The current situation is very alarming, as it is very similar to what happened back then. Las Abejas continue to demand justice for the victims of Acteal and now also for Simón Pedro, people who lost their lives because they stood up against the logic of extractivism. The Fray Bartolomé de las Casas, A. C. (Frayba) Human Rights Center released an official statement on the matter. Frayba has issued several warnings in recent weeks.
Nature defenders in danger
In its 2020 report, Global Witness documented a total of 212 murders of activists working to stop the destruction of nature over the course of 2019. Two-thirds of the deaths occurred in Latin America, the world’s hardest-hit region.
At least 18 environmental and human rights defenders were killed in Mexico in 2020. 12 activists have been killed in Mexico so far this year. In the area in question, 12 people were murdered between March and July, including one child.
In April 2021, the so-called Escazú Agreement for the regions of Latin America and the Caribbean came into force. It is the first in the world to include specific provisions for persons defending human rights in relation to environmental issues. The agreement notes that instruments that allow for the protection and security of environmental activists should be created, recognizing that there is a serious problem in this regard and that comprehensive measures are needed.
Further information (in Spanish):
Comunicado de las Abejas de Acteal: Hoy ya no sólo luchamos por justicia para los Mártires de Acteal, sino también por justicia para nuestro hermano Simón Pedro
Acoso de grupos criminales a zonas indígenas de Chiapas, acusan tras asesinato de líder de las Abejas de Acteal
Simón Pérez López, el activista que predicaba la no violencia y fue asesinado a sangre fría
Chiapas: Continúa desplazamiento forzado en los Altos por violencia e inseguridad
To: the President of the United Mexican States, Andrés Manuel López Obrador
Dear Mr. President,
Ladies and Gentlemen,
I hereby call on the Chiapas state authorities and the Mexican federal authorities to mobilize the full range of resources needed to ensure an immediate, thorough and impartial investigation of the murder of Simón Pedro Pérez López, a member of the Abejas de Acteal and the National Indigenous Congress (CNI).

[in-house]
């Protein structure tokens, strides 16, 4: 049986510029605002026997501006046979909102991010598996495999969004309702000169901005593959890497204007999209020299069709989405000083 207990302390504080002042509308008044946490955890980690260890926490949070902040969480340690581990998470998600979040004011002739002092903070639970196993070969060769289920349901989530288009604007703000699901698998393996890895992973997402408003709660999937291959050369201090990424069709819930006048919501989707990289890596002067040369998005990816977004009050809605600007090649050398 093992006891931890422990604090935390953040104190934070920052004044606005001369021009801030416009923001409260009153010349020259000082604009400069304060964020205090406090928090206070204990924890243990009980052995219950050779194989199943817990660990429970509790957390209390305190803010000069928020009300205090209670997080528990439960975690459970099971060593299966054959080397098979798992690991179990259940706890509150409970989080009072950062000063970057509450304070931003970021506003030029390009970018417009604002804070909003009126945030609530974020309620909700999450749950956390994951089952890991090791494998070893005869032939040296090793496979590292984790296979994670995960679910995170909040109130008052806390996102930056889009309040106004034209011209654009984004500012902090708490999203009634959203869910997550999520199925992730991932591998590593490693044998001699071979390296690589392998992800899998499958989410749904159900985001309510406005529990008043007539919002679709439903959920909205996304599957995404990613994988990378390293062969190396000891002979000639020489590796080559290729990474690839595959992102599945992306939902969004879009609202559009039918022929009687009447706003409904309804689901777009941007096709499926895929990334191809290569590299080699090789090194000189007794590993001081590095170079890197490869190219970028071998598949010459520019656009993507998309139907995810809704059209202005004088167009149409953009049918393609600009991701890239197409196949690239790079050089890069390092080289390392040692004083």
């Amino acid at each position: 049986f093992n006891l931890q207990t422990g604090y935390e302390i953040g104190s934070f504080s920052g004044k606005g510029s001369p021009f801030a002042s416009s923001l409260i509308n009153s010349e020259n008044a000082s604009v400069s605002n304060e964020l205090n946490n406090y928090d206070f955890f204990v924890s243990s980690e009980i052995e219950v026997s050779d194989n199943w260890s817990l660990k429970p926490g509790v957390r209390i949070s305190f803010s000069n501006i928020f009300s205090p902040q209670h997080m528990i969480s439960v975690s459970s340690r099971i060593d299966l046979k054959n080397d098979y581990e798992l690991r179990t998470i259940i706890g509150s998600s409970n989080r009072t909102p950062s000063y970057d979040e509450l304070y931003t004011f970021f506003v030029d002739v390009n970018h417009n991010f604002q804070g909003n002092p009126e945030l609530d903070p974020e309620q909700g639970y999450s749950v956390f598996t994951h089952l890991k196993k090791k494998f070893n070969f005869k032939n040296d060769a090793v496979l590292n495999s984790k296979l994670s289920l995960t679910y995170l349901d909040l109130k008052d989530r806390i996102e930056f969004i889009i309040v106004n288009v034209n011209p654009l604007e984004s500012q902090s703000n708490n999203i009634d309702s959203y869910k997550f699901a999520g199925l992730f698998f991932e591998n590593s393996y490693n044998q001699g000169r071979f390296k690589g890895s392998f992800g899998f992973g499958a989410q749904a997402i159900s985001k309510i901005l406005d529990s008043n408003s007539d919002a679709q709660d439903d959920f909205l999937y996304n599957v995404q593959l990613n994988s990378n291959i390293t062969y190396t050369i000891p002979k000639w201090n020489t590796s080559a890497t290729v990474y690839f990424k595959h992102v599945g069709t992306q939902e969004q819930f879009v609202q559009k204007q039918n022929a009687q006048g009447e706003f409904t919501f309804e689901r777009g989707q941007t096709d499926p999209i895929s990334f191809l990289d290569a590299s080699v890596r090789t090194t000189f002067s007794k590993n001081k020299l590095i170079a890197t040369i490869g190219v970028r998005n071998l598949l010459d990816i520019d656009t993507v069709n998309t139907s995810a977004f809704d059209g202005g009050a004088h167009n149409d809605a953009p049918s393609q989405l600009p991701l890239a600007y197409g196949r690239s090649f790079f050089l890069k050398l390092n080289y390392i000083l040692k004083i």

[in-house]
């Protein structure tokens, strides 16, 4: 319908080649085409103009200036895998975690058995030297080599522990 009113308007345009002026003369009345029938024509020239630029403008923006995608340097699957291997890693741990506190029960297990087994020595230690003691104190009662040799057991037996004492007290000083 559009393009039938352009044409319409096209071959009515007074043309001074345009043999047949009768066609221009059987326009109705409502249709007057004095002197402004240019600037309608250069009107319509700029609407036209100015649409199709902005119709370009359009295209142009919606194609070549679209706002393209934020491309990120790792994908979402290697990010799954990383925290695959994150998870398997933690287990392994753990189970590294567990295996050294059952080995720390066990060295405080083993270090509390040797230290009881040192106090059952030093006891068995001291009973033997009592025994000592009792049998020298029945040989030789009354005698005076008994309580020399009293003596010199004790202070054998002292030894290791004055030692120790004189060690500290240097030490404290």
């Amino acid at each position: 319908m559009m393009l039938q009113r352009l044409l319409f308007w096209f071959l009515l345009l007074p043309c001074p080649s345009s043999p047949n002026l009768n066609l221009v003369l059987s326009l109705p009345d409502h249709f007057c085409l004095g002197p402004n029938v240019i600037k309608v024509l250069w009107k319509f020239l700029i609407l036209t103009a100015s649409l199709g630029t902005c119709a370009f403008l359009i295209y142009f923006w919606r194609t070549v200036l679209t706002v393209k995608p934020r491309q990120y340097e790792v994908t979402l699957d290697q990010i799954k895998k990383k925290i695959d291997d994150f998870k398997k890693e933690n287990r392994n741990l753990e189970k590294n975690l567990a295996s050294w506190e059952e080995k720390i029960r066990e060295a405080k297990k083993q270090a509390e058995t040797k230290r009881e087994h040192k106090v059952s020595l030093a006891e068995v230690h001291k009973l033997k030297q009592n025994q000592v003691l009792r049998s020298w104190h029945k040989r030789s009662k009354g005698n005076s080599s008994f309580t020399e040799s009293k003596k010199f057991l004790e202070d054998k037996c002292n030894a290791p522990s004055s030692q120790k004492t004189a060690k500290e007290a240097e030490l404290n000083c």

The message the killers want to convey is that no one is safe and that the terror will never end. Identifying those intellectually and materially responsible for the murder, bringing them before a competent, independent and impartial court, and sentencing them to the penalties provided by law is urgently necessary.
As established in international human rights law, the investigation should prioritize the hypothesis that this crime is related to Simón Pedro Pérez López's activities in defense of human rights.
I also urge you to take the necessary measures to protect the lives, physical and psychological integrity of the relatives of the murder victim, as well as the safety of the members of the Las Abejas de Acteal organization.
It is also necessary to prevent violence against indigenous peoples and communities in the state of Chiapas, especially in the municipalities of Aldama, Chalchihuitán, Chenalhó, Chilón and Pantelhó. Ensure that all forms of harassment against defenders of land, territory and human rights in the state of Chiapas and Mexico cease immediately.
As a signatory to the Escazú Treaty (1), a regional agreement on access to information, public participation and access to justice in environmental matters in Latin America and the Caribbean that entered into force in April 2021, Mexico has formally committed (2) to protect defenders of nature.
It is time to act decisively and put an end to the impunity that prevails in Mexico.
We await your prompt response on the steps you intend to take to comply with applicable Mexican law and the treaties signed by your country.
This petition is also available in the following languages:
Help us reach 150,000: